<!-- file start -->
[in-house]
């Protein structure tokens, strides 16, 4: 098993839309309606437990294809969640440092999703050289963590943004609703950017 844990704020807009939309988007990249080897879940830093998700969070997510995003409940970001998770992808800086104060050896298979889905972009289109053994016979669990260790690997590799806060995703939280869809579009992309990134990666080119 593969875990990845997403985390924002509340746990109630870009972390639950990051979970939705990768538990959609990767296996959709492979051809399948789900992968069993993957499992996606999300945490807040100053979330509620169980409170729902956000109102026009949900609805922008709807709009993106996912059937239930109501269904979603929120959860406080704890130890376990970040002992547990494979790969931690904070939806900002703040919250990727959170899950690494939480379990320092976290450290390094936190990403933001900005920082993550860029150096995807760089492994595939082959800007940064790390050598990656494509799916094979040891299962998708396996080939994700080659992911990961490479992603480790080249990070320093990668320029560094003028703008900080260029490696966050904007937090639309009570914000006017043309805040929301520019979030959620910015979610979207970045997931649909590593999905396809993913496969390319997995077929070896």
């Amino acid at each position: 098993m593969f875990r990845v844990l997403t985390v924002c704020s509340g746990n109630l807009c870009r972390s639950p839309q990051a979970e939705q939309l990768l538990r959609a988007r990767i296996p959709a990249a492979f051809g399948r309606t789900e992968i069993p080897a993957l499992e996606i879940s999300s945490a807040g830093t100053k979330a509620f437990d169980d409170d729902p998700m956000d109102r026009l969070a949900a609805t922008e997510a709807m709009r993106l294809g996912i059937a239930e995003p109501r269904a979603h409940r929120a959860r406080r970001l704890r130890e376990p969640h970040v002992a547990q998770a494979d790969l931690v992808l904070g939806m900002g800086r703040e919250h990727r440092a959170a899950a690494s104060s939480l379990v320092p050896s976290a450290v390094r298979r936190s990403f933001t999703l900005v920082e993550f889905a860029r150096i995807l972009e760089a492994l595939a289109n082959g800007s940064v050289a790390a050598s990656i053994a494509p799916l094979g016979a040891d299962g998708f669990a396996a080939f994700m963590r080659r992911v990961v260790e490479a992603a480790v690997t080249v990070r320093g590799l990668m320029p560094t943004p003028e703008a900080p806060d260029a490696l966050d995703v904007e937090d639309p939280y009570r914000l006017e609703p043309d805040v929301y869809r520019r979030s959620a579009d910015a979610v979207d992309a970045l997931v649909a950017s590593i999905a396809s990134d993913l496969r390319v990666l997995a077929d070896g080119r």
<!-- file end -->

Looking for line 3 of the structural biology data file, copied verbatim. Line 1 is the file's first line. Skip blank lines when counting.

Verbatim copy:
């Amino acid at each position: 098993m593969f875990r990845v844990l997403t985390v924002c704020s509340g746990n109630l807009c870009r972390s639950p839309q990051a979970e939705q939309l990768l538990r959609a988007r990767i296996p959709a990249a492979f051809g399948r309606t789900e992968i069993p080897a993957l499992e996606i879940s999300s945490a807040g830093t100053k979330a509620f437990d169980d409170d729902p998700m956000d109102r026009l969070a949900a609805t922008e997510a709807m709009r993106l294809g996912i059937a239930e995003p109501r269904a979603h409940r929120a959860r406080r970001l704890r130890e376990p969640h970040v002992a547990q998770a494979d790969l931690v992808l904070g939806m900002g800086r703040e919250h990727r440092a959170a899950a690494s104060s939480l379990v320092p050896s976290a450290v390094r298979r936190s990403f933001t999703l900005v920082e993550f889905a860029r150096i995807l972009e760089a492994l595939a289109n082959g800007s940064v050289a790390a050598s990656i053994a494509p799916l094979g016979a040891d299962g998708f669990a396996a080939f994700m963590r080659r992911v990961v260790e490479a992603a480790v690997t080249v990070r320093g590799l990668m320029p560094t943004p003028e703008a900080p806060d260029a490696l966050d995703v904007e937090d639309p939280y009570r914000l006017e609703p043309d805040v929301y869809r520019r979030s959620a579009d910015a979610v979207d992309a970045l997931v649909a950017s590593i999905a396809s990134d993913l496969r390319v990666l997995a077929d070896g080119r």